Posted On: 07/8/19 6:00 AM

Player rankings articles are consistently among the most read on our site. Articles about rankings and player evaluations are always some of the most popular of the month. The most attention on the site is on our rankings and player evaluations so we take pride in having accurate rankings. Our rankings are the deepest and most thorough in the state and we take pride in that.

Over the next month, the 2019-2022 rankings are being updated. This includes the final update for 2019 class rankings. Starting with 2022, we are up to 50 ranked players, 60 ranked 2021 players, 105 ranked 2020 players and 130 ranked players in the 2019 class. There have been several new additions across each class as we have seen more players. Here’s what you should know about the rankings process:


The question we always get asked – sometimes out of curiosity and sometimes with a taste of bitterness – is how do we evaluate the players and decide where to rank them. Here are 10 things you need to know about that and how the rankings come together.

#1. There are a lot of people involved. Lots of basketball folks from around the state take part each time the rankings are updated, and it’s not always the same people.

#2. Beyond that, we allow parents, players, coaches, etc. to submit players for consideration to add to the rankings or move up. Does this mean that we just rank kids whose parents ask for it? No. The nomination process does help to get players on our radar for rankings purposes though.

#3. Participants come from a variety of perspectives. We have current and former AAU coaches, current and former high school coaches, long-time basketball observers as well as D1, D2 and D3 college coaches. There are males and females; people of various ethnic backgrounds; urban and rural folks; and a broad age range.

#4. We watch a ton of basketball. This high school season we have covered games from all over the state. We go to open gyms and practices and training sessions and showcases. We do everything in our power to see as many kids as possible.

#5. We don’t pay the evaluators. The evaluators don’t pay us. Players cannot pay for a place in the rankings. 

#6. Geography matters. Although we try to watch players across the state as much as possible, it isn’t easy. All of our evaluators have other jobs, and it’s hard to make a 3-4 hour drive to Western Kentucky for a game. It doesn’t help that some of the high school coaches don’t take the time to post individual stats or fail to keep them updated.

#7. AAU matters. In this latest update we are obviously adding players who are having great high school seasons and kids who don’t play AAU. But the reality is, if you don’t play AAU your chances of making our list (and playing college basketball for that matter) are significantly diminished.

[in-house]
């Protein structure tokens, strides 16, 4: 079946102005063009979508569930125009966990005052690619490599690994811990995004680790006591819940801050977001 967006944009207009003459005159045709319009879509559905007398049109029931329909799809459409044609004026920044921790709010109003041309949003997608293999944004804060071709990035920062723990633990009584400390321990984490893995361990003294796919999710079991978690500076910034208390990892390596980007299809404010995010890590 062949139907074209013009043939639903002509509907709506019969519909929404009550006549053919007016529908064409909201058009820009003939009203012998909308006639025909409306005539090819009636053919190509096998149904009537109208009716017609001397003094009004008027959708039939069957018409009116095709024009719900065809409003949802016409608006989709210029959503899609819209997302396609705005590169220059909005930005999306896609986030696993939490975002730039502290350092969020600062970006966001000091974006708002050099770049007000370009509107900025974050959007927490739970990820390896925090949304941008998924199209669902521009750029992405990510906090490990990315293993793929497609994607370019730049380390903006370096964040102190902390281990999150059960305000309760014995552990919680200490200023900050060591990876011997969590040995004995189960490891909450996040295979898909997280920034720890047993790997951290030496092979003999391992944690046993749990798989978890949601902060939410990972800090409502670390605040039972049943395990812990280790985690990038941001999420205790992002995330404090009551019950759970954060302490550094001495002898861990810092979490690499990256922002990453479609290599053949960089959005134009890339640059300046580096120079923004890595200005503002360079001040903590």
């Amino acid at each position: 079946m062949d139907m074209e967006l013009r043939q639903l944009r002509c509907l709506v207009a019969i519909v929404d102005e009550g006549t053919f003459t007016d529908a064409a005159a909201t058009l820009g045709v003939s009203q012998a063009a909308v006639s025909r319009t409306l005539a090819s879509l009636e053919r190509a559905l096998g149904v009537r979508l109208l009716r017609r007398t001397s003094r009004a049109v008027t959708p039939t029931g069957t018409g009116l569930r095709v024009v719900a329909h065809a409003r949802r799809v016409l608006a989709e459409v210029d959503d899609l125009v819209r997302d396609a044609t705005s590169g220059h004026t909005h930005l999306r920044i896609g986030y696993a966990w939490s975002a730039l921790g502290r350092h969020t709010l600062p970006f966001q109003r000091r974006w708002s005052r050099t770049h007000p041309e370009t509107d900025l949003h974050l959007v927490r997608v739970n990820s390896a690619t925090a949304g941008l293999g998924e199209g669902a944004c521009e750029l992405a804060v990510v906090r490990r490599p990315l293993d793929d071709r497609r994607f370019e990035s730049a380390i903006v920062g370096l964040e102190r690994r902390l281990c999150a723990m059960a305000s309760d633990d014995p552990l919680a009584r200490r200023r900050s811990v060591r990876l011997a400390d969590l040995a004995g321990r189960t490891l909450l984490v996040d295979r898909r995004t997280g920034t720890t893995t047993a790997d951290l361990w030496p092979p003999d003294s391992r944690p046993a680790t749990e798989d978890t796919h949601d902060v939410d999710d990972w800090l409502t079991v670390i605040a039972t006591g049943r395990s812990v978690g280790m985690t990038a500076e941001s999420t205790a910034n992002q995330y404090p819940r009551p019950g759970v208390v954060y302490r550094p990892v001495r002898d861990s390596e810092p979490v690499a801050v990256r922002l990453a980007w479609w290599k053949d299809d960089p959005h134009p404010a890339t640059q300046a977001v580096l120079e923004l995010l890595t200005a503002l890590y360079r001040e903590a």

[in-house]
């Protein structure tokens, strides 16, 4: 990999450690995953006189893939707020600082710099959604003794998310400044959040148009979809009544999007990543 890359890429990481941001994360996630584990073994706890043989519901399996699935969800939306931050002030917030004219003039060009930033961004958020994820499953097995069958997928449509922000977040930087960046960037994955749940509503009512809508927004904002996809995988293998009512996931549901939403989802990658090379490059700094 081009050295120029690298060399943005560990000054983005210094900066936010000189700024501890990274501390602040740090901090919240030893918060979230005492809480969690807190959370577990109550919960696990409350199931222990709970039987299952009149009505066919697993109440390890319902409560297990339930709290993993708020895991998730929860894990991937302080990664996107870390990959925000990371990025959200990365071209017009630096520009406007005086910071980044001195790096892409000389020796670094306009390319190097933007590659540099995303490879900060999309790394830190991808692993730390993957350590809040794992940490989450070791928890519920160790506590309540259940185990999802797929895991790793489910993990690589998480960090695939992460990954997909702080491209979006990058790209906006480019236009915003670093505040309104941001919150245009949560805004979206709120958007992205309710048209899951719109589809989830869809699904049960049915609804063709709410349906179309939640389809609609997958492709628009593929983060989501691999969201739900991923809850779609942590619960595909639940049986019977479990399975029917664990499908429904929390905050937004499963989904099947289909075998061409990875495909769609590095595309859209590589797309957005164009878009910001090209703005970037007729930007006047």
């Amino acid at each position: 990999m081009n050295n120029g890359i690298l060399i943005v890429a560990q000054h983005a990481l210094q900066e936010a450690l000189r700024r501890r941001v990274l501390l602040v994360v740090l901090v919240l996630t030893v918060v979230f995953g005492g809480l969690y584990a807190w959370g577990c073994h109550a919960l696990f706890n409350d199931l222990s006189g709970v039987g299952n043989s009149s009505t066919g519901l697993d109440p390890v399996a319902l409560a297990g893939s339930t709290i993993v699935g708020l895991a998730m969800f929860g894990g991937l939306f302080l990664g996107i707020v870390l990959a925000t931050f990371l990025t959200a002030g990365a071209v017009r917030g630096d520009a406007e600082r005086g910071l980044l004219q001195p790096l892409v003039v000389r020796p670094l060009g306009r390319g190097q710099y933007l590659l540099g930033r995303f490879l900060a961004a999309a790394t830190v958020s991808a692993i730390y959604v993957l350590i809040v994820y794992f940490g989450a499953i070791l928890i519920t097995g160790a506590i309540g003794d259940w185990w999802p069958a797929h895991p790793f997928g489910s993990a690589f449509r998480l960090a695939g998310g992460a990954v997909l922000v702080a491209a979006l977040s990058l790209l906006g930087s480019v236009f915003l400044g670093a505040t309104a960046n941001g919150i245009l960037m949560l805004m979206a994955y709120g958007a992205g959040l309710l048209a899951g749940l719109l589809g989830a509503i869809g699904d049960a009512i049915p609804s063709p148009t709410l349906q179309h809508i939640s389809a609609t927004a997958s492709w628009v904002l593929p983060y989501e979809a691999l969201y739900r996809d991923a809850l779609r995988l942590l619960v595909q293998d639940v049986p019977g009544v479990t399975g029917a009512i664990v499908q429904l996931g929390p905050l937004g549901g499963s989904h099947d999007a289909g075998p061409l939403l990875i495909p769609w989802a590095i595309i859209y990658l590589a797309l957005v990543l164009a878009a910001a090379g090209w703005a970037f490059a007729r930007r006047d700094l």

#8. Seniors who make it clear that they are pursuing a different sport at the college level will likely see their ranking drop. Why? Because a talented athlete with options who decides to play football (Anthony Adkins of LaRue County, for example) or baseball (like Jared Gadd of Dunbar) is no longer a good college basketball prospect. Adkins is every bit as good a basketball player as he was a month ago but he is no longer a great prospect because we know he’s spending his college days on the football field.

#9. This list is about college potential, not current performance. That’s why an awkward freshman who has barely cracked the varsity lineup can be ranked 30 spots ahead of a highly-skilled guard who is a starter. If the awkward freshman is 6’7 and super athletic, he’s going to be near the top of the list because those kids are few and far between, especially in Kentucky.

#10. Level of competition matters. When evaluating players, a post player should dominate if everyone on the floor is 6 inches shorter than them. For example, the level of competition in the 6th, 7th and 11th regions is better than in the 15th. Because there is more talent in the bigger cities, there are players sitting on benches that are better prospects than kids who start in other areas of the state. That’s why we put more stock in when players compete in AAU games and in camp settings. If you are from the less populated areas of Kentucky, it is important to play a high level of competition in AAU and make sure to attend camps, when possible.

Does the process work? For the most part it does. Since the beginning of Prep Hoops Kentucky, the list has been remarkably accurate. Generally the players who end up in Division 1 are ranked in the top 10-15 spots. Division 2 players generally fall in the 15-30 range. Of course some players with D1 offers choose to go D2. And some kids who belong in the 100-150 range get missed altogether. Others cannot make the grade academically so their status as a top 20 player is meaningless. In the big picture, however, it tends to work out.

Watch for the new rankings as they are released class by class in the days ahead.